WWWTXT (2012–)

Revisit the early Internet [1980–94].

In 1995, commercialization, a swelling population, and the multimedia revolution began to shape Web 1.0 and the modern Internet. 1988–94 represent the final years of a much smaller, non-commercial, and text-dominated Internet.

The users of this era were not only programmers, physicists, and university residents—they were also tinkerers, early-adopters, whiz kids, and nerds. Their conversations and documents—valiantly preserved by digital archivists—are fractured across numerous services, increasingly offline-only, and incredibly voluminous (100GB+).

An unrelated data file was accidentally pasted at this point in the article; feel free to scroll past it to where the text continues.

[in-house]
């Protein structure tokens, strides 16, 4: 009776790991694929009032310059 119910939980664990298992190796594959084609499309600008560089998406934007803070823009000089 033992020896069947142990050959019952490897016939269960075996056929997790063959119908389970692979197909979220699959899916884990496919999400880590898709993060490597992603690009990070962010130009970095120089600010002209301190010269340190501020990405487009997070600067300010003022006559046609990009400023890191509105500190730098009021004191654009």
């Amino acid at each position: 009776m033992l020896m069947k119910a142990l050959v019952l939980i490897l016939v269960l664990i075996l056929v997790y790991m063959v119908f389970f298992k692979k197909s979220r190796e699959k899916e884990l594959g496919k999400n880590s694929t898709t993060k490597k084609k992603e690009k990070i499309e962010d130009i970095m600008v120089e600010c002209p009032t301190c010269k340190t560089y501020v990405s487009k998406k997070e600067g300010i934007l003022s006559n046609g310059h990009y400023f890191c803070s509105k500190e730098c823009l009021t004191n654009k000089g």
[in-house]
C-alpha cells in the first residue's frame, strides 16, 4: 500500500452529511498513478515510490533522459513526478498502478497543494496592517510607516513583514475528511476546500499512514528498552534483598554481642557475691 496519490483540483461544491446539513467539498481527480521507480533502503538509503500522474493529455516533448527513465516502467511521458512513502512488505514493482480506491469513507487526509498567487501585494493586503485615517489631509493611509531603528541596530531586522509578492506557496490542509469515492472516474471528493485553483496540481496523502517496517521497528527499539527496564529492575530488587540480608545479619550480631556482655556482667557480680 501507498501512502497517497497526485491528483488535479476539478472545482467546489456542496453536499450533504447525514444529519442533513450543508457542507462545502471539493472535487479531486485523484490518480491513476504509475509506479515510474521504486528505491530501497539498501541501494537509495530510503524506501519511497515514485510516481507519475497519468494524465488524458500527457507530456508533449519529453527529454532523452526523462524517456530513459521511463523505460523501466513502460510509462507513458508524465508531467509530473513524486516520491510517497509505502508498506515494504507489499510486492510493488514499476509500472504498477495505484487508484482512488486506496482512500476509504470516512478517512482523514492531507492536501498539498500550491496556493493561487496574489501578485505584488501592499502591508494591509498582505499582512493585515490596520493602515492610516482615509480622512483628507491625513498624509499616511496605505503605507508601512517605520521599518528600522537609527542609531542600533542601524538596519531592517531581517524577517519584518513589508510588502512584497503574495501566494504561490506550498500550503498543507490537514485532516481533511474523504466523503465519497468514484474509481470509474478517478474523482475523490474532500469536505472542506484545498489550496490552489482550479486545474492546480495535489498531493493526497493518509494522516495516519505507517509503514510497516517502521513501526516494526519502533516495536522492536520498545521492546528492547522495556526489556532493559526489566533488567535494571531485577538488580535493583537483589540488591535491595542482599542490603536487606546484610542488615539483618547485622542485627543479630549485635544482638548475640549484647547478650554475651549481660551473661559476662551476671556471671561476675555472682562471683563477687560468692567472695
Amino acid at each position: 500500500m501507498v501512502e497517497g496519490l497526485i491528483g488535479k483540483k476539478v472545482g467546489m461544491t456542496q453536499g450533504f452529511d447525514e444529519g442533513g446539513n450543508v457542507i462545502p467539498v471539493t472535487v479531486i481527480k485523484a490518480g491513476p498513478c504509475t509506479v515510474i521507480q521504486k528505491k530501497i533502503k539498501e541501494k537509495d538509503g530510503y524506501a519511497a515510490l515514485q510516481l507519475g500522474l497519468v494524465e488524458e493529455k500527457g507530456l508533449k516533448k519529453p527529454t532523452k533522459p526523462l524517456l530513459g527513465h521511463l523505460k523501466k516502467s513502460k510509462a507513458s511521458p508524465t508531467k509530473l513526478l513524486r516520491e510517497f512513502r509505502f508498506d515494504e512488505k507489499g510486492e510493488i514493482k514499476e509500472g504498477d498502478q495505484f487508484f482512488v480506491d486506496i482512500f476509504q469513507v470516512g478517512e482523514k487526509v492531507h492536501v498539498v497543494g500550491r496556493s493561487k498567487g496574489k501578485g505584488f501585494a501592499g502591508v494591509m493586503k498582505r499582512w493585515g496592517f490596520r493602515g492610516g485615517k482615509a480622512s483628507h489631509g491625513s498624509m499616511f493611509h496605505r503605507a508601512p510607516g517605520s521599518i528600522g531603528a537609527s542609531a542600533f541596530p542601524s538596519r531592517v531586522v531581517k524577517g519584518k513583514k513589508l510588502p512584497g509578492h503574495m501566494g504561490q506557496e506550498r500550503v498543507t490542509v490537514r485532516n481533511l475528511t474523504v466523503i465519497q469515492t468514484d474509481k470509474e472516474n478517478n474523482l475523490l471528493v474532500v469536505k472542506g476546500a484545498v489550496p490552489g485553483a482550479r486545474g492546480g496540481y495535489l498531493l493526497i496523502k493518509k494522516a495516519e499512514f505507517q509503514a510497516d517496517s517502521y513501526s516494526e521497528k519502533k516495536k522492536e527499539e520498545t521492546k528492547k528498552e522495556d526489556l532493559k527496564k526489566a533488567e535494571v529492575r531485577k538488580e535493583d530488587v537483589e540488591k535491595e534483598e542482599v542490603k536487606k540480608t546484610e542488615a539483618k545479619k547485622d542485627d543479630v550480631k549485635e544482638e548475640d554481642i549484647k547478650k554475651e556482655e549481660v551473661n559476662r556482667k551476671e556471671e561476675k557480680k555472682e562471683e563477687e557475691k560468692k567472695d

WWWTXT digs deep and resurrects the voices of these digital pioneers as unedited, compelling, and insightful 140-character excerpts.

The project also unearths and reveals the visual culture of the era, including: magazine scans, early digital artwork, and screenshots/screencasts of early software.

Primary sources include: discussion groups on Usenet, BBS-based FidoNet, and the initial online services (CompuServe, GEnie, Prodigy, AOL); both public and private text files; early hypertexts of Gopher/WWW; and abandoned personal documents.